I have watched GOOD MORNING AMERICA for a long, long time. I watched when the Oscar nominations were announced and GMA's weekly film critic, Joel Siegel, was in studio live to do post-nomination analysis. In those days, each network -- ABC, NBC and CBS -- had a weekly film critic on its weekday morning news program. We also had syndicated weekend film review shows with two critics doing reviews. This goes back to the 80s/90s and there was no racial diversity in the line-up of critics. They were all white dudes. Society and times have changed. Now, diversity is an issue that deserves attention. So here's the thing -- and I write this as someone who has rarely seen a reflection of himself on national TV in the area of film critics: Again, I watched a white entertainment news journalist on GOOD MORNING AMERICA bring up the lack of racial diversity in the list of Oscar nominated actors. yet there was no Black/Latinx entertainment news contributor as a guest in that segment. And I do not mean to slam today's guests, ABC Entertainment News anchor Chris Connelly and VARIETY's Elizabeth Wagmeister. She's the journalist who said "...not a ton of diversity" referring to our Oscar-nominated actors. But can't GOOD MORNING AMERICA book a Black/Latinx entertainment news veteran to be in place for the Oscar nominations discussion and add a different outlook with some history? Can't GMA have a person of color as a guest when Chris Connelly brings up the Hollywood diversity issue?
Today's actor nominations show that Oscar Loves Biopics. Check out the Best Actress category. Cynthia Erivo, Charlize Theron and Renee Zellweger got nominated for playing real-life characters. Jonathan Pryce, Best Actor nominee, and Best Supporting Actor nominees Tom Hanks and Anthony Hopkins also played real-life characters.
Think of actors who've won an Oscar for playing a real life character. There's Nicole Kidman for THE HOURS, Philip Seymour Hoffman in CAPOTE, Sean Penn in MILK, Julia Roberts in ERIN BROCKOVICH, Jamie Foxx in RAY, Forest Whitaker in THE LAST KING OF SCOTLAND, Cate Blanchett in THE AVIATOR, Marion Cotillard in LA VIE EN ROSE, Christian Bale in THE FIGHTER, Mahershala Ali in GREEN BOOK , Meryl Streel in THE IRON LADY and Rami Malek in BOHEMIAN RHAPSODY. (There are others.)
5 males who directed a Best Picture nominee were nominated for Best Director today. Greta Gerwig, who directed a Best Picture nominee, was not nominated for Best Director. This puts her in a category with trailblazing director Kathryn Bigelow. Bigelow was a Best Director nominee (and won) for THE HURT LOCKER, which was also nominated for Best Picture (and won). Her following film, ZERO DARK THIRTY, was nominated for Best Picture. But it did not bring her a second Oscar nomination for Best Director.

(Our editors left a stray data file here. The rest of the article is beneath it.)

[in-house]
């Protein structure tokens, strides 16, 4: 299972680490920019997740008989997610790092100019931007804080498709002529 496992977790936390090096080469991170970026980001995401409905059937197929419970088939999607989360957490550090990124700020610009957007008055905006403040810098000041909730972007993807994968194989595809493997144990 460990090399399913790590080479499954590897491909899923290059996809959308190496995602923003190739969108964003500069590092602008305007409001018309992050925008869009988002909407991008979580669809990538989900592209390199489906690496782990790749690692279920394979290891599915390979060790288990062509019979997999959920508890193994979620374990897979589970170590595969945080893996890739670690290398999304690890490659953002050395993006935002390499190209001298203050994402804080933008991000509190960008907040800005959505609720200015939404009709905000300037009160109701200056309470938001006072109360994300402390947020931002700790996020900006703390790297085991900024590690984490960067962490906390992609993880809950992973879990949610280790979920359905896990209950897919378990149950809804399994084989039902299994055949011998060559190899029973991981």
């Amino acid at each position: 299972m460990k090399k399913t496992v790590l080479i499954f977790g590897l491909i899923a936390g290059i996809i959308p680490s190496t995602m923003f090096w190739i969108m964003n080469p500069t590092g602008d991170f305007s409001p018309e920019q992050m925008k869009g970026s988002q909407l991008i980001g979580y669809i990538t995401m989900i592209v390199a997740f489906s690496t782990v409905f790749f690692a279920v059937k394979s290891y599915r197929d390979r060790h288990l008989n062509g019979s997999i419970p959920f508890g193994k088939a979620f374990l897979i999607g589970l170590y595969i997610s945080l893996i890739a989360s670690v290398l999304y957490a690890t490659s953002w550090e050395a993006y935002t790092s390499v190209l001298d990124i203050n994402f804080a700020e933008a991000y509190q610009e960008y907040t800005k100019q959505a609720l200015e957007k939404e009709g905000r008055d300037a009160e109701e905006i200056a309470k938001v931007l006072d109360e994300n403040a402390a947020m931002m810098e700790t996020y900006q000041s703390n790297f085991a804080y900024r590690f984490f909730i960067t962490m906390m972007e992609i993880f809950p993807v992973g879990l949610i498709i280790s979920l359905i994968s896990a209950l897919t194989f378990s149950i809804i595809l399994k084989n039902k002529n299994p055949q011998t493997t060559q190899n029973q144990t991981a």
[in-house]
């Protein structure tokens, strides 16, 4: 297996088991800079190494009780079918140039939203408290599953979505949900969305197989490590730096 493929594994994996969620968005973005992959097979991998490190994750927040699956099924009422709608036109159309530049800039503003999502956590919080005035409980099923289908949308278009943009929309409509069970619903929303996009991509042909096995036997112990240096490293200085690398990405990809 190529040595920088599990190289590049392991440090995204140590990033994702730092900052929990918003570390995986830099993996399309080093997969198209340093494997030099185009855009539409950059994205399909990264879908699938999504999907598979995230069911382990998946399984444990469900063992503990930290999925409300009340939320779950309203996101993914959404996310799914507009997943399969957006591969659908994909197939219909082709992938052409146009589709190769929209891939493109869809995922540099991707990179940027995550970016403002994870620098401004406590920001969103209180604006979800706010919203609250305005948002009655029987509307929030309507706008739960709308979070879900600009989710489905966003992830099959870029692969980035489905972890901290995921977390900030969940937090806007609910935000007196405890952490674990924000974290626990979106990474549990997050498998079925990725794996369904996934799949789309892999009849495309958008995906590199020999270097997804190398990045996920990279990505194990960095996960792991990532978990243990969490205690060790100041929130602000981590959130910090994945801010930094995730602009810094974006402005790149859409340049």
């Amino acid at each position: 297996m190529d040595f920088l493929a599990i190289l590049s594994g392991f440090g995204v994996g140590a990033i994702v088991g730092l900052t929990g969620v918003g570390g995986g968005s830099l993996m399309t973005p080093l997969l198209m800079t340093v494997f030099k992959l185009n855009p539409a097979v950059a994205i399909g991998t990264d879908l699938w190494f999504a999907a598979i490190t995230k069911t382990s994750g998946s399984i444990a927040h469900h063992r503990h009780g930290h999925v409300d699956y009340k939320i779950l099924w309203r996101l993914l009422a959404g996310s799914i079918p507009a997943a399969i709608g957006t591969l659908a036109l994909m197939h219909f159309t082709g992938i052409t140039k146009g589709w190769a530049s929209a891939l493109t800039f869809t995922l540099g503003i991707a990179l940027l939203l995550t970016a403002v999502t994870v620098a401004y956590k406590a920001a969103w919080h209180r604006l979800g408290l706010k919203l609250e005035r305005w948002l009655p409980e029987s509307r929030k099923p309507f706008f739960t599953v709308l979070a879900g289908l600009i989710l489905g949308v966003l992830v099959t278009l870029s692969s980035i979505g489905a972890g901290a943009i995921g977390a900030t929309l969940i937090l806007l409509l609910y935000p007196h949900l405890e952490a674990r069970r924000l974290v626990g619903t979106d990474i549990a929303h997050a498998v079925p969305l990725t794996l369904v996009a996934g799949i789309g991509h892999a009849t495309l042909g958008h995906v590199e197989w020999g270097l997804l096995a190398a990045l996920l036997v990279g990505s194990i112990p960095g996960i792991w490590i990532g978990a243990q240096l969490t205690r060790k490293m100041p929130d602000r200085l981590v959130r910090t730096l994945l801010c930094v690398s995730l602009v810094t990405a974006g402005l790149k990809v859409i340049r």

Greta Gerwig's LADY BIRD was a nominee for Best Picture and she was nominated for Best Director of 2017. Today, her LITTLE WOMEN was nominated for Best Picture. She, however, did not get a second Oscar nomination for Best Director.
Mel Gibson directed two Best Picture Oscar nominees -- BRAVEHEART and HACKSAW RIDGE. Each brought him an Oscar nomination for Best Director.
2019 was a landmark year of solid work from female directors: Lorene Scafaria: HUSTLERS, Lulu Wang: THE FAREWELL, Greta Gerwig: LITTLE WOMEN, Olivia Wilde: BOOKSMART, Kasi Lemmons: HARRIET, Melina Matsoukas: QUEEN & SLIM, and Marielle Heller: A BEAUTIFUL DAY IN THE NEIGHBORHOOD.
But the Academy didn't seen to notice.
Those are some points that I, a person of color, would've mentioned had I been a guest on GMA for the Oscars talk. Full disclosure: I was hired by ABC News to be the weekly entertainment editor on an ABC News weekday live hour-long show called LIFETIME LIVE. The ABC production aired on Lifetime in 2000. I did film reviews and gave film history with an accent on accomplishments of women in film. The show lasted only one year. I was very interested in doing entertainment news contributor work on GOOD MORNING AMERICA. I made a pitch -- but the interest was not mutual.
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